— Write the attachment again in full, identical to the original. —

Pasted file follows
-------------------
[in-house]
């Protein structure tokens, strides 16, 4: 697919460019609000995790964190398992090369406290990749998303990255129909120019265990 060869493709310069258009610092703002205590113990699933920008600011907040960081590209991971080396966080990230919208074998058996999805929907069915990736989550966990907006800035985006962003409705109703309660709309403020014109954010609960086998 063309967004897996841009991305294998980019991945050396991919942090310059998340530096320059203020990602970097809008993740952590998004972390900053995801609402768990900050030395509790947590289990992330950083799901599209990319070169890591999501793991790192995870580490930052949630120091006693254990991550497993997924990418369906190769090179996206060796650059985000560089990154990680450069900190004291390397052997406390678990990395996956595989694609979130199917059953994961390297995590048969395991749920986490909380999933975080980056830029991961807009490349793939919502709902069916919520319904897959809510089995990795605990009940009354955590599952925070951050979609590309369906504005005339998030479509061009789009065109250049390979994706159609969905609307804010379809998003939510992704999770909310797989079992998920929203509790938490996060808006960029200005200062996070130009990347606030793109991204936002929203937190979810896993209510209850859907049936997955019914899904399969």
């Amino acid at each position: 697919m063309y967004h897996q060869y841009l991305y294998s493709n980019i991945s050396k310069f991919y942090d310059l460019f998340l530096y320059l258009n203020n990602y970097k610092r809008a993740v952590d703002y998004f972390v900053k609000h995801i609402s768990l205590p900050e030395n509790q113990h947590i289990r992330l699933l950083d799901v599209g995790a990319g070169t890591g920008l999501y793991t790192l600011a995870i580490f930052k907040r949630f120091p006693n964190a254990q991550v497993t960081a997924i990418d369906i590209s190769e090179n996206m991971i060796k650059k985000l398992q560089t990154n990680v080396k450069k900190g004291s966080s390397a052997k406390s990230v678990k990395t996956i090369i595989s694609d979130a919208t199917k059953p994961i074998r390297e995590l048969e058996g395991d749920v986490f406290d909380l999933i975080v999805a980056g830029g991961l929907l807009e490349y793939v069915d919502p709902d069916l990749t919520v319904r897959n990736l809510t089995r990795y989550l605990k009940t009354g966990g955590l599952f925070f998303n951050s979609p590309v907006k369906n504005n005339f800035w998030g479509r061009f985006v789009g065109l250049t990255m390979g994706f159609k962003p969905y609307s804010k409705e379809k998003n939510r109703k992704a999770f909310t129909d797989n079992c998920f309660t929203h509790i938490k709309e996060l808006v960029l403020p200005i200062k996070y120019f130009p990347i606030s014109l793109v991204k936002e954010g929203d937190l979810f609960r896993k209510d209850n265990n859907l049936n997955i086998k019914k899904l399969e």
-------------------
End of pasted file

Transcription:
[in-house]
């Protein structure tokens, strides 16, 4: 697919460019609000995790964190398992090369406290990749998303990255129909120019265990 060869493709310069258009610092703002205590113990699933920008600011907040960081590209991971080396966080990230919208074998058996999805929907069915990736989550966990907006800035985006962003409705109703309660709309403020014109954010609960086998 063309967004897996841009991305294998980019991945050396991919942090310059998340530096320059203020990602970097809008993740952590998004972390900053995801609402768990900050030395509790947590289990992330950083799901599209990319070169890591999501793991790192995870580490930052949630120091006693254990991550497993997924990418369906190769090179996206060796650059985000560089990154990680450069900190004291390397052997406390678990990395996956595989694609979130199917059953994961390297995590048969395991749920986490909380999933975080980056830029991961807009490349793939919502709902069916919520319904897959809510089995990795605990009940009354955590599952925070951050979609590309369906504005005339998030479509061009789009065109250049390979994706159609969905609307804010379809998003939510992704999770909310797989079992998920929203509790938490996060808006960029200005200062996070130009990347606030793109991204936002929203937190979810896993209510209850859907049936997955019914899904399969």
């Amino acid at each position: 697919m063309y967004h897996q060869y841009l991305y294998s493709n980019i991945s050396k310069f991919y942090d310059l460019f998340l530096y320059l258009n203020n990602y970097k610092r809008a993740v952590d703002y998004f972390v900053k609000h995801i609402s768990l205590p900050e030395n509790q113990h947590i289990r992330l699933l950083d799901v599209g995790a990319g070169t890591g920008l999501y793991t790192l600011a995870i580490f930052k907040r949630f120091p006693n964190a254990q991550v497993t960081a997924i990418d369906i590209s190769e090179n996206m991971i060796k650059k985000l398992q560089t990154n990680v080396k450069k900190g004291s966080s390397a052997k406390s990230v678990k990395t996956i090369i595989s694609d979130a919208t199917k059953p994961i074998r390297e995590l048969e058996g395991d749920v986490f406290d909380l999933i975080v999805a980056g830029g991961l929907l807009e490349y793939v069915d919502p709902d069916l990749t919520v319904r897959n990736l809510t089995r990795y989550l605990k009940t009354g966990g955590l599952f925070f998303n951050s979609p590309v907006k369906n504005n005339f800035w998030g479509r061009f985006v789009g065109l250049t990255m390979g994706f159609k962003p969905y609307s804010k409705e379809k998003n939510r109703k992704a999770f909310t129909d797989n079992c998920f309660t929203h509790i938490k709309e996060l808006v960029l403020p200005i200062k996070y120019f130009p990347i606030s014109l793109v991204k936002e954010g929203d937190l979810f609960r896993k209510d209850n265990n859907l049936n997955i086998k019914k899904l399969e």